Montenegro | 0.779 | 0.809 | 0.696 | 0.029 | 0.040 |

Imperial Valley | 0.549 | 0.531 | 0.577 | 0.039 | 0.026 |

Taipei | 0.500 | 0.483 | 0.438 | 0.046 | 0.027 |

El Mayor | 0.579 | 0.611 | 0.556 | 0.029 | 0.039 |

Darfield | 0.845 | 0.899 | 0.714 | 0.032 | 0.034 |

Average | 0.594 | 0.669 | 0.669 | 0.030 | 0.039 |

Controller | J_{1} | J_{2} | J_{3} | J_{4} | RMSE |
---|---|---|---|---|---|

LQR-SOS | 0.596 | 0.672 | 0.679 | 0.030 | 0 |

MLP-120 | 0.596 | 0.671 | 0.676 | 0.030 | 0.014 |

MLP-150 | 0.596 | 0.671 | 0.677 | 0.030 | 0.011 |

MLP-200 | 0.596 | 0.672 | 0.678 | 0.030 | 0.012 |

ARX | 0.594 | 0.669 | 0.669 | 0.030 | 0.039 |

Controller | LQR-SOS | MLP-150 | ARX | ||||||
---|---|---|---|---|---|---|---|---|---|

Earthquakes | J_{1}/J_{2} | J_{3} | J_{4} | J_{1}/J_{2} | J_{3} | J_{4} | J_{1}/J_{2} | J_{3} | J_{4} |

El Centro | 0.473 | 0.455 | 0.036 | 0.431 | 0.437 | 0.033 | 0.456 | 0.544 | 0.036 |

Chichi | 0.668 | 0.690 | 0.021 | 0.672 | 0.752 | 0.026 | 0.693 | 0.728 | 0.027 |

Kobe | 0.447 | 0.438 | 0.056 | 0.519 | 0.567 | 0.042 | 0.525 | 0.515 | 0.036 |

Northridge | 0.899 | 0.885 | 0.030 | 0.776 | 0.841 | 0.032 | 0.843 | 0.832 | 0.038 |

Parkfield | 0.449 | 0.414 | 0.039 | 0.389 | 0.446 | 0.036 | 0.441 | 0.501 | 0.031 |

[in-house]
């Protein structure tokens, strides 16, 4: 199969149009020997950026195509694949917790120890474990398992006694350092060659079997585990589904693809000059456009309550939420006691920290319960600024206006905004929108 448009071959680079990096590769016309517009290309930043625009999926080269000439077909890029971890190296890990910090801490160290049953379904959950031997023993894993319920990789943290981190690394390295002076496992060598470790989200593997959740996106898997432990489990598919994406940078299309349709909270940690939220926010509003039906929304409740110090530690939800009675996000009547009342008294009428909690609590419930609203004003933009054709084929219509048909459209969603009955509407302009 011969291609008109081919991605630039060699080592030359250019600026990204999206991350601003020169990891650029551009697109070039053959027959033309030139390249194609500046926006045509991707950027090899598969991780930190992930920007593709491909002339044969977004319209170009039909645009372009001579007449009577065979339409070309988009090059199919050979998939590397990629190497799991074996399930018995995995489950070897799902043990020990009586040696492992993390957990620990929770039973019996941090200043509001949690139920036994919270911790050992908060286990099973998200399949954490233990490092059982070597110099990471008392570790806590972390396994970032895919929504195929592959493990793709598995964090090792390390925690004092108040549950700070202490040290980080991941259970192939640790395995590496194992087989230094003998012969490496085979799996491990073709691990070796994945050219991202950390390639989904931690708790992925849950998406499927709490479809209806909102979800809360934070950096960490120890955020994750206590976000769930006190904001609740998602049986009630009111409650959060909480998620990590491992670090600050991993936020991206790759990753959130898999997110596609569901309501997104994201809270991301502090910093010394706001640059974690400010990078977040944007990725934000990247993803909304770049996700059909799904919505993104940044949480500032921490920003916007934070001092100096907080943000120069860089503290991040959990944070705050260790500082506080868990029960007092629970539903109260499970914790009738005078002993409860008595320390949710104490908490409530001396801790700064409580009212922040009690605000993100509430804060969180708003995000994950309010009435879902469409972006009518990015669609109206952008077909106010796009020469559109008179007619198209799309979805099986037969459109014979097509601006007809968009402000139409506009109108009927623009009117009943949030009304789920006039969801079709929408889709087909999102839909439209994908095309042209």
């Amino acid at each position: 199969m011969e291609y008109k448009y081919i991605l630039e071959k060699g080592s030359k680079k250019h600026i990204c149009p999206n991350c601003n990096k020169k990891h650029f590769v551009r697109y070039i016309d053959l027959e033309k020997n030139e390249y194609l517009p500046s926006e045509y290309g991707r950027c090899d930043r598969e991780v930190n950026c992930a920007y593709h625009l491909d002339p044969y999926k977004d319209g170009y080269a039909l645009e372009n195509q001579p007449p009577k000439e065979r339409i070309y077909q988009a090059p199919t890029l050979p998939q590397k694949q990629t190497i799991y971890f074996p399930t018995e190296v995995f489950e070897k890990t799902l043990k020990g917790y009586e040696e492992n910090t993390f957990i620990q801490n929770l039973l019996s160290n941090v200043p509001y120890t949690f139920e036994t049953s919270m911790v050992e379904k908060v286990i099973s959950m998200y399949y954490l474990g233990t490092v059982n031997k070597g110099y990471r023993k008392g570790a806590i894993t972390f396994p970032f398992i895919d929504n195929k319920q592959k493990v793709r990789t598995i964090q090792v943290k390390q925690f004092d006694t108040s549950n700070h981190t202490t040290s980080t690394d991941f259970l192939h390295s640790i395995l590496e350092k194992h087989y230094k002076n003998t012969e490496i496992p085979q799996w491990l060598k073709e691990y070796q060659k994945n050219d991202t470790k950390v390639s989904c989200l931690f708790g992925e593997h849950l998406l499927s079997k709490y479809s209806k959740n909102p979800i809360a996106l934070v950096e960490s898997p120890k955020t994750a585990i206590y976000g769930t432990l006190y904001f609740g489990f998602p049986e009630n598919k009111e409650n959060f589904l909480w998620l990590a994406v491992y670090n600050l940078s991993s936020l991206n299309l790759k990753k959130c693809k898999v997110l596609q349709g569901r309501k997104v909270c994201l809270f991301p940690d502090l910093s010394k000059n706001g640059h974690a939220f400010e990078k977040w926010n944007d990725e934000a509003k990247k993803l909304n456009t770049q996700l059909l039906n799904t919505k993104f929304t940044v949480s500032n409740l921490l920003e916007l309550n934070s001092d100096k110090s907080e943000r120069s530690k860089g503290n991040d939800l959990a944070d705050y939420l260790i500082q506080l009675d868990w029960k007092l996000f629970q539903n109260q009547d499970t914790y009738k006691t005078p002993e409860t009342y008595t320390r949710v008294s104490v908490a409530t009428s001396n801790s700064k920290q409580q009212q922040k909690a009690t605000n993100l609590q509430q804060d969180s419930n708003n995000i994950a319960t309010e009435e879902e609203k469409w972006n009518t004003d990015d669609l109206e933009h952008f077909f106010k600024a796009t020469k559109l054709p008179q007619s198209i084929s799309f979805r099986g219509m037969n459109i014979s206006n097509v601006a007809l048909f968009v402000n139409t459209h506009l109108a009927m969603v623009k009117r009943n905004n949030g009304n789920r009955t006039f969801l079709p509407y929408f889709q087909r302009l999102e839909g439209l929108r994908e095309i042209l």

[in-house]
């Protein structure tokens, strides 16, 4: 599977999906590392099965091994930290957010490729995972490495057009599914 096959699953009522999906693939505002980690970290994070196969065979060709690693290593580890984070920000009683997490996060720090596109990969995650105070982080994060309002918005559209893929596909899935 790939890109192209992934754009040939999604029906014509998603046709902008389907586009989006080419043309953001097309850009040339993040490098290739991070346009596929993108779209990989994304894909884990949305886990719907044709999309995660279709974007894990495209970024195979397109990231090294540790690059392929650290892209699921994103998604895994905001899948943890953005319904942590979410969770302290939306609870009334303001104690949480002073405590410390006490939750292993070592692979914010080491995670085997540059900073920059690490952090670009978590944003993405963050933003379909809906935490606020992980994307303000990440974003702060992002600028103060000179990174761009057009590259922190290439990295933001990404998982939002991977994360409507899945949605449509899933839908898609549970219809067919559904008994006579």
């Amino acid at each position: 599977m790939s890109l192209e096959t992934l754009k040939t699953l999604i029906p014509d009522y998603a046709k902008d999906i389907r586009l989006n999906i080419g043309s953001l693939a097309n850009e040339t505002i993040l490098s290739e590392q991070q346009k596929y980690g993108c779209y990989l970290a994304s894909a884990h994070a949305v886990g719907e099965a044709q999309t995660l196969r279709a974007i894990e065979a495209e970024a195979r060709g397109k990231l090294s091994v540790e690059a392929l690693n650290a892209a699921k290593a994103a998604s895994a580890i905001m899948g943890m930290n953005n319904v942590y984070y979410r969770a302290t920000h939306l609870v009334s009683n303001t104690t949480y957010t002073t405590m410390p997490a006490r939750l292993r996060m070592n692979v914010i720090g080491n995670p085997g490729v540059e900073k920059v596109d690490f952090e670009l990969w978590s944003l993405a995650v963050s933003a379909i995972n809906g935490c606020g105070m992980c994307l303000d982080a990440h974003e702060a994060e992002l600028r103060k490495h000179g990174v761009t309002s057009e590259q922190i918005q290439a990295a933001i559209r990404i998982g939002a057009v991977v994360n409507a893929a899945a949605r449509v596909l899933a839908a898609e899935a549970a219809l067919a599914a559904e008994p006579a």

Montenegro | 0.671 | 0.641 | 0.043 | 0.613 | 0.616 | 0.035 | 0.635 | 0.642 | 0.034 |

Meinong | 0.637 | 0.616 | 0.048 | 0.644 | 0.621 | 0.033 | 0.647 | 0.679 | 0.045 |

Capemendocino | 0.743 | 0.685 | 0.041 | 0.764 | 0.839 | 0.051 | 0.790 | 0.787 | 0.041 |

Average | 0.623 | 0.603 | 0.039 | 0.601 | 0.640 | 0.036 | 0.629 | 0.653 | 0.036 |

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## Share and Cite

**MDPI and ACS Style**

Chen, P.-C.; Chien, K.-Y. Machine-Learning Based Optimal Seismic Control of Structure with Active Mass Damper. *Appl. Sci.* **2020**, *10*, 5342.
https://doi.org/10.3390/app10155342

**AMA Style**

Chen P-C, Chien K-Y. Machine-Learning Based Optimal Seismic Control of Structure with Active Mass Damper. *Applied Sciences*. 2020; 10(15):5342.
https://doi.org/10.3390/app10155342

**Chicago/Turabian Style**

Chen, Pei-Ching, and Kai-Yi Chien. 2020. "Machine-Learning Based Optimal Seismic Control of Structure with Active Mass Damper" *Applied Sciences* 10, no. 15: 5342.
https://doi.org/10.3390/app10155342